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​Westminster College Education Students and Lecturer Present on Socratic Seminars to Local Reading Council

Thursday, May 22, 2014

NEW WILMINGTON, Pa. - Two Westminster students and a professor presented information on using Socratic Seminars as a discussion technique in March to the Butler Lawrence Mercer Reading Council.

"In a Socratic Seminar, the participants carry the burden of responsibility for the quality of the discussion," said Tina Keller, Westminster lecturer in education. "Good discussions occur when participants study the text closely in advance, listen actively, share their ideas and questions in response to the ideas and questions of others, and search for evidence in the text to support their ideas. The discussion is not about right answers; it is not a debate. Students are encouraged to think out loud and to exchange ideas openly while examining ideas in a rigorous, thoughtful, manner."

Keller presented information on the foundations of how to use Socratic Seminars. Keller earned an undergraduate degree in elementary education from Messiah College and a master's in curriculum and instruction with an emphasis in children's literature from Pennsylvania State University.

Westminster students Kayla Magusiak and Katherine Schaefer-St. Pierre researched and presented the connections of using the seminars to the Pennsylvania Common Core standards. Then the students and Keller held a model Socratic Seminar for the council to see the process in action.

"Socratic Seminars were something completely new to me, something I learned for the first time at Westminster," Magusiak said. "I believe it is such a great tool to use in the classroom that I can't wait to use it one day in my own classroom. Presenting in front of the area teachers was such an honor, I am so glad I was chosen to be there. Teachers learn and become more experienced from two things: being in the classroom and advice from fellow teachers. I learned so much that I can't fully express it."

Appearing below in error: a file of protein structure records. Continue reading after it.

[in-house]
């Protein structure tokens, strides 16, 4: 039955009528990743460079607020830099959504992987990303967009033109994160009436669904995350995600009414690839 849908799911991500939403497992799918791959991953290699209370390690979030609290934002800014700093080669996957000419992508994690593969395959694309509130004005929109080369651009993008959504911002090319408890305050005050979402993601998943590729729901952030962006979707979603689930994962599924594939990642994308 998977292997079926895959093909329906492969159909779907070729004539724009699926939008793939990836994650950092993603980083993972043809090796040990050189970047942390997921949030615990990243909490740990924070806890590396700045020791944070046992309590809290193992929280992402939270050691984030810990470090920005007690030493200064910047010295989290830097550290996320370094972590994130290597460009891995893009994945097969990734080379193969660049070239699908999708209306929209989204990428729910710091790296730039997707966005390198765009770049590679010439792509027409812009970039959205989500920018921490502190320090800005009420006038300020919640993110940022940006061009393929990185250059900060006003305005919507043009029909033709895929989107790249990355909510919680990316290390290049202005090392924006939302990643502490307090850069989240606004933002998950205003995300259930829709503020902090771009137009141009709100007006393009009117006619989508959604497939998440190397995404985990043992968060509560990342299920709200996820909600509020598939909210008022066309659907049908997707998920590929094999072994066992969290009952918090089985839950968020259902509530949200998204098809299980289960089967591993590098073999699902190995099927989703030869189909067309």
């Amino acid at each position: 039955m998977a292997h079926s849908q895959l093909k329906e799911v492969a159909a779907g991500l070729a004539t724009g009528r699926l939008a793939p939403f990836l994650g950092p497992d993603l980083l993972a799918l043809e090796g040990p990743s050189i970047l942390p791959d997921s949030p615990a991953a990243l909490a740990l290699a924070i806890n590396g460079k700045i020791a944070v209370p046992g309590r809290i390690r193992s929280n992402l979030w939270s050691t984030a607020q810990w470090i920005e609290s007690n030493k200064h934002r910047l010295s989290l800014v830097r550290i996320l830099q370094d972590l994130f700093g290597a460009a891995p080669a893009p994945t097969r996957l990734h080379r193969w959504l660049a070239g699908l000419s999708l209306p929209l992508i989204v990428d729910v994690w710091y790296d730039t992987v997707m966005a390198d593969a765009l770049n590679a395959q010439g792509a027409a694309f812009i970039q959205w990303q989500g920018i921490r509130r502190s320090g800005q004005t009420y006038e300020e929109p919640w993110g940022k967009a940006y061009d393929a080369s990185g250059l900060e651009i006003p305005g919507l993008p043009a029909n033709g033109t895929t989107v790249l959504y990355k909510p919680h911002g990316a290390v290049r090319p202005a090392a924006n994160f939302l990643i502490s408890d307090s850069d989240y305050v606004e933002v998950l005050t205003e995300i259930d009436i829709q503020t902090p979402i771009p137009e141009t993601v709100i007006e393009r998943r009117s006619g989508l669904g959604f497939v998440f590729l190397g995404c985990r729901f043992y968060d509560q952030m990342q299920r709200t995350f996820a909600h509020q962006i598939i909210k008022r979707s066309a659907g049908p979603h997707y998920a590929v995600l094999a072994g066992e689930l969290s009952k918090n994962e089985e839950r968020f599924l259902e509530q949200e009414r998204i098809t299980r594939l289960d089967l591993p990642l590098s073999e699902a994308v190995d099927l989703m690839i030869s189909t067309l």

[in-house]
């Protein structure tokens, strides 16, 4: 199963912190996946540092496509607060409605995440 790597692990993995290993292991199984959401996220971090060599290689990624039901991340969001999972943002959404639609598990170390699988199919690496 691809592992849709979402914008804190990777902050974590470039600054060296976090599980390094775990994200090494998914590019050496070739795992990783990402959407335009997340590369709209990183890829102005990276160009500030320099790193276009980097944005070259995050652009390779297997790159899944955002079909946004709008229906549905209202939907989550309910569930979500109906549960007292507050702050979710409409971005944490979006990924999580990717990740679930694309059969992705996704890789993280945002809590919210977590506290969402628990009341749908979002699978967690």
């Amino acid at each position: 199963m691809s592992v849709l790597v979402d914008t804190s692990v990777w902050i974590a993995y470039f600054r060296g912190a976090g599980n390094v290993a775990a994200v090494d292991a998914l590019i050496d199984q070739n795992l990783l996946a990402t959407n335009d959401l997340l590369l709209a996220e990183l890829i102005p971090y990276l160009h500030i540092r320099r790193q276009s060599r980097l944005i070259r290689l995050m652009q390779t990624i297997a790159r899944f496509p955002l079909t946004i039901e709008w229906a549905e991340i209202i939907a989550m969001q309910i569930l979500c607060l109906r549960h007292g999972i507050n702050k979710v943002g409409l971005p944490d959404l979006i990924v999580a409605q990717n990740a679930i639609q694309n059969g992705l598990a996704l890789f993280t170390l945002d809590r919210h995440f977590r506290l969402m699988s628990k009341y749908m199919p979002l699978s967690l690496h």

Magusiak, a sophomore early childhood/special education major, is a daughter of Robert and Cheri Walker of West Pittsburg and a graduate of New Castle High School.

"Not only was it an amazing opportunity to speak with local teachers about their profession, but also to teach and advocate for an outstanding tool in the classroom, Socratic Seminars," Schaefer-St. Pierre said.

Schaefer-St. Pierre, a freshman English major and secondary education minor, is a daughter of Luon St. Pierre and a graduate of Mercer Area High School.

"The purpose of the Butler Lawrence Mercer Reading Council is to help improve reading programs for children and adults," said council member Nancy Blaskewicz. "Our programs give teachers information they can use in their classrooms. Members also receive the Pennsylvania Reads Journal twice a year. The journal provides additional ideas for teachers to use."

Contact Blaskewicz at blaskewicz@wilmington.k12.pa.us for additional information on the Butler Lawrence Mercer Reading Council.

The mission of the Department of Education at Westminster College is to prepare early childhood/special education and secondary teachers who are distinguished by their subject matter knowledge, interpersonal capacities, pedagogical skills, and professional attitudes. Through study in general course work and professional education, students are encouraged to build a professional knowledge base. Meaningful classroom experiences, opportunities with children, and partnerships with schools and agencies enable students to make connections between academic work and the field of basic education.

Contact Keller at 724-946-6034 or email for additional information.

About Westminster College...
Founded in 1852 and related to the Presbyterian Church (U.S.A.), Westminster College ranks first in the nation as "Best College for Women in Science, Technology, Engineering and Math," according to Forbes.com. Westminster is a top-tier liberal arts college and a national leader in graduation rate performance, according to U.S. News Best Colleges guide. Westminster is also honored as one of "The Best 378 Colleges" by The Princeton Review, and is named to the President's Honor Roll for excellence in service learning.

Nearly 1,600 undergraduate and graduate students benefit from individualized attention from dedicated faculty while choosing from 41 majors and nearly 100 organizations on the New Wilmington, Pa., campus. Visit www.westminster.edu/advantage to view "Advantage: Westminster" A Strategic Plan 2010-2020.